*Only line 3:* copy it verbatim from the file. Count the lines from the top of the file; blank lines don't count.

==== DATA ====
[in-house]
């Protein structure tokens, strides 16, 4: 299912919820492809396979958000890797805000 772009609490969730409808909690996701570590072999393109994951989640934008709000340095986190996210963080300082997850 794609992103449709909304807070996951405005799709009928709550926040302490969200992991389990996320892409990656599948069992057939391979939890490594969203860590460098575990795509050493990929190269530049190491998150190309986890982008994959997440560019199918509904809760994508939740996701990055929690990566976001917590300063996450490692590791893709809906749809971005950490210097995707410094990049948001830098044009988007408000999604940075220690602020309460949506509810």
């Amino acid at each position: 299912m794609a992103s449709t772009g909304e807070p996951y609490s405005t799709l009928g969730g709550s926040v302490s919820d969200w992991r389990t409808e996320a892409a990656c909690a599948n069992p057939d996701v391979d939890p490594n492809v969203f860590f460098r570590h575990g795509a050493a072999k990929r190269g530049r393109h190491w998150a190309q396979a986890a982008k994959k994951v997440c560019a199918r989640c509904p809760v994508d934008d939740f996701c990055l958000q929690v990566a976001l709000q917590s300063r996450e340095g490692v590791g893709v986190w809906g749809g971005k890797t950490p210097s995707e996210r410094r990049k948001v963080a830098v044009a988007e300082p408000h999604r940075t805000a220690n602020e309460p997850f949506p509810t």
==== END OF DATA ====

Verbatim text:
């Amino acid at each position: 299912m794609a992103s449709t772009g909304e807070p996951y609490s405005t799709l009928g969730g709550s926040v302490s919820d969200w992991r389990t409808e996320a892409a990656c909690a599948n069992p057939d996701v391979d939890p490594n492809v969203f860590f460098r570590h575990g795509a050493a072999k990929r190269g530049r393109h190491w998150a190309q396979a986890a982008k994959k994951v997440c560019a199918r989640c509904p809760v994508d934008d939740f996701c990055l958000q929690v990566a976001l709000q917590s300063r996450e340095g490692v590791g893709v986190w809906g749809g971005k890797t950490p210097s995707e996210r410094r990049k948001v963080a830098v044009a988007e300082p408000h999604r940075t805000a220690n602020e309460p997850f949506p509810t």